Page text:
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Author Name: FreeLaPoeta 11 Comments
Date Added: April 12, 2008 19:04:53 Average Score: (Needs 2)
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Category: Short Stories Add To Favorites | Text Only
Her Last Letter

My parents are selling the house that five generations of our family have lived in.  It’s a large country house that use to sit in the middle of farm land.  Mom and dad want a smaller house closer in to town.  I’m the only girl and have two older brothers. Mom said I’m the only one with enough sense to get in out of the rain.  Now that all of us are out on our own there is no need for a house this big. There are so many memories and so much love in this old house.  Sometimes late at night you could almost hear the voices from the past.  When a storm came up and the house creaked that’s what daddy would say “Sarah, this old house is talking to us.”


 I am named after my Great Grandmother, Sarah.  I am not sure how it started but all the kids called our grandparents by their family position and first name. Her parents were the ones who built the house. Great Grandma passed about 20 years ago.  She was beautiful and had this very quiet strength about her.  Rather unusual for a woman of that generation. I was only seven when she died. 
 “Sarah, are you here?” 
“Yes mom I’m upstairs.”  Mom slowly moved up the stairs, ones she had walked on hundreds of times.  
 “I have captured so many memories in this house Sarah.” 
 “I know mom, me too.”  Mom’s mood seemed to change as we spoke.  
 “It’s as if I am losing a part of myself Sarah.  My mother was born in the room across the hall.


“Dad and the boys moved all the furniture out of the attic yesterday. The only things left are an old wooden chest and a couple of rugs.  My cousin Kathy wants the rugs so drop them off on the way home.  I have no idea what’s in the chest because it is locked.   Dad said use a screw driver to open it up and see what’s in there, probably just old clothes.”  I’m leaving; I have to meet with the real estate agent in 30 minutes.” 
 “Ok mom I’ll go up to the attic now and take care of that.”


One of my favorite places in the house is the attic.  It is really big and has large arched window that bring lots of light in.  My mom told me they put the big windows in because there was no electricity to the house when it was built in 1910.   As a little girl I would come up to the attic and play when the weather was bad.  Walking over toward the chest memories came flooding back. I was thinking that I haven’t seen this thing in years.  It’s beautiful with brass fittings and is covered in leather.  It belonged to Great Grandma Sarah; her initials are engraved on the front of it. 


I gently pried open the latch and pushed up the heavy top.  There was a drawer that lifted out revealing the rest of the chest.  It was like traveling back in time because it appeared as if the chest had not been opened for a long time.  I placed the top drawer on the floor.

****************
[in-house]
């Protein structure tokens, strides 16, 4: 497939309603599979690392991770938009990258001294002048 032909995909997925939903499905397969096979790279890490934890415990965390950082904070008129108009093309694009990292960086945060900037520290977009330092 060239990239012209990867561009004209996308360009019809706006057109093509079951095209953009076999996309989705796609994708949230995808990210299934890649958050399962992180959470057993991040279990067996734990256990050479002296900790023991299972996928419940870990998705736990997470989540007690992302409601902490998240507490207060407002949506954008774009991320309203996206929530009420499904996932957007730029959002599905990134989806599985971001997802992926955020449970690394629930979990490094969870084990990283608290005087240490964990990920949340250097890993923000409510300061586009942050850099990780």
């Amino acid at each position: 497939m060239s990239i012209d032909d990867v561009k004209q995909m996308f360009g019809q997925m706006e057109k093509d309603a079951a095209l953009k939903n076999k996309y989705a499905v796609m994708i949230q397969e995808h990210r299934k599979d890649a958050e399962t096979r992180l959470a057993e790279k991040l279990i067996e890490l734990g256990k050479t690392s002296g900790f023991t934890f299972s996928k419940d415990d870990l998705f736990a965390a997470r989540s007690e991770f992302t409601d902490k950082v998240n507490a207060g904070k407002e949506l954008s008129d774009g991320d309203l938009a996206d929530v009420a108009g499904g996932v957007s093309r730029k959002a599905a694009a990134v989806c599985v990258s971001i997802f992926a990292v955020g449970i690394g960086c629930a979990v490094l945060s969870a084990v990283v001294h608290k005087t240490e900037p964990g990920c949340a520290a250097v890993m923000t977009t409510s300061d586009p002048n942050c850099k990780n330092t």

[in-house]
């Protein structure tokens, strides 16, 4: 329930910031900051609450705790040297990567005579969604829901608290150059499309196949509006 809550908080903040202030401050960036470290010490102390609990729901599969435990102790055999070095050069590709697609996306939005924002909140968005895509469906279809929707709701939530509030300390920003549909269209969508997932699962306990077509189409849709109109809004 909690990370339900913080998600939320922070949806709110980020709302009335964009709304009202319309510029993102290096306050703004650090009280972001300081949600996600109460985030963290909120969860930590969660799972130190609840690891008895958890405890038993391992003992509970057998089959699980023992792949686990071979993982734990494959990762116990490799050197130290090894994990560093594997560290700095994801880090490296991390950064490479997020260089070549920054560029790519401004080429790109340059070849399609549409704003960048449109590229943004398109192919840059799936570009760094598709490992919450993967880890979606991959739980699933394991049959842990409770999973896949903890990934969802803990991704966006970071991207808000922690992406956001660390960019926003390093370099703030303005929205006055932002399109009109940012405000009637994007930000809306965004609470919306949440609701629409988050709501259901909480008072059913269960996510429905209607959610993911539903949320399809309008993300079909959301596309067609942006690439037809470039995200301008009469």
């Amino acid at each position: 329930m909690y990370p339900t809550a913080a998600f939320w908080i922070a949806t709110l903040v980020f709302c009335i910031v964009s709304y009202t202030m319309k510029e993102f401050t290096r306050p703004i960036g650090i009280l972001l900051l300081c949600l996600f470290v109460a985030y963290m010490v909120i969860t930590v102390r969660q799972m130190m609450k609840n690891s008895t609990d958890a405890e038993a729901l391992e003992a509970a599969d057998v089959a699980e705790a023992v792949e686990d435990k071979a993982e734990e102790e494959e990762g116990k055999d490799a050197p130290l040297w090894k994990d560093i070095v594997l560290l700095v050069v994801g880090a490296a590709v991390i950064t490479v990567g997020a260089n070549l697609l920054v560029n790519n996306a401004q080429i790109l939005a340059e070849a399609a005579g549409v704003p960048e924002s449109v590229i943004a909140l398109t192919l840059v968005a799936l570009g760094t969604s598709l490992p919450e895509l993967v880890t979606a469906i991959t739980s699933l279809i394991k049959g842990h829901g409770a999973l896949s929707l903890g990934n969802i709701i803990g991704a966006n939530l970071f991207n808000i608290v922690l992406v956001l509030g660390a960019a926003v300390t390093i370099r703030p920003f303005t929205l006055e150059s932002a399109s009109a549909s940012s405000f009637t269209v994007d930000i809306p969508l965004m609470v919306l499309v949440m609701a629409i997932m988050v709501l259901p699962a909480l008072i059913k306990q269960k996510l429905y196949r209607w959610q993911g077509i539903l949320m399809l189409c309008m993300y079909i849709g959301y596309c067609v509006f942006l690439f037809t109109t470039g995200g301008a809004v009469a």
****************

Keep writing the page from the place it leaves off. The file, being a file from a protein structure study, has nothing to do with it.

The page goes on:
There was a cache of dried flowers in the drawer next to a pen, ink bottle and stationary.   I also found some jewelry and a beautiful hair comb craved out of whale bone that Grandma Sarah used to hold up her long auburn locks. 
 Just then an odd sensation came over me, as if there was someone else nearby.  I am not sure why but I actually picked up my head and looked around.  It sounds so silly.


Looking in to the chest I saw a lovely white dress and lifted it out.  I stood up and holding the dress let it fall to the floor. As it opened to its full length I suddenly realized this was Grandma Sarah’s wedding dress. 
 I stood in front of an old mirror and held the dress against me.  She must have looked so beautiful on that day.  I folded up the dress and placed it in the top drawer.  Looking back in the chest I saw some letters tied together with a red ribbon. Next to them I noticed one letter, addressed, sealed but never mailed.  The letter was addressed to a Private with the 42nd Infantry Division in France.   Grandma Sarah was corresponding with a World War I soldier, a Doughboy!


I picked up the letters tied with the red ribbon and held them in my hand not knowing what to do.  Should I read the letters or just throw them away.   What would Grandma Sarah want me to do? 
 The letters and more importantly, the one who wrote them must have been very special for her to keep her correspondence for all these years. Alone with my thoughts I felt a slight breeze blow across my face and it brought me back into the moment.  I paused briefly and again got that feeling of another presence when I realized all the windows were closed.  
 I decided that Great Grandma Sarah would not mind me reading her letters and pulled the ribbon loose. The letters tumbled from my hand as if they were waiting all this time to tell their story.  
 There were four letters in total, three from a Pvt. Joshua Clemmons and one from Pvt. William Brooks.   The letter that had not been sent was addressed to Joshua Clemmons and had Grandma Sarah’s maiden name above the return address.


I pulled the first letter out and began to read it……”Darling Sarah,”  I was startled, they were love letters to my Great Grandma Sarah but they weren’t from my Great Grandpa!  I continued to read “I began missing you the moment we parted.  Your gentle embrace and loving kiss bid me a grand bon voyage. I walked away quickly because I could not bare the sight of you crying.    I am carrying the silk handkerchief you gave me inside my uniform, close to my heart.  We have just arrived in France and are not being told where we are going.  All they tell us is we are going to the front.  The trip here was dreadful and almost everyone got seasick.  Keep me in your thoughts, as Shakespeare wrote, parting is such sweet sorrow.”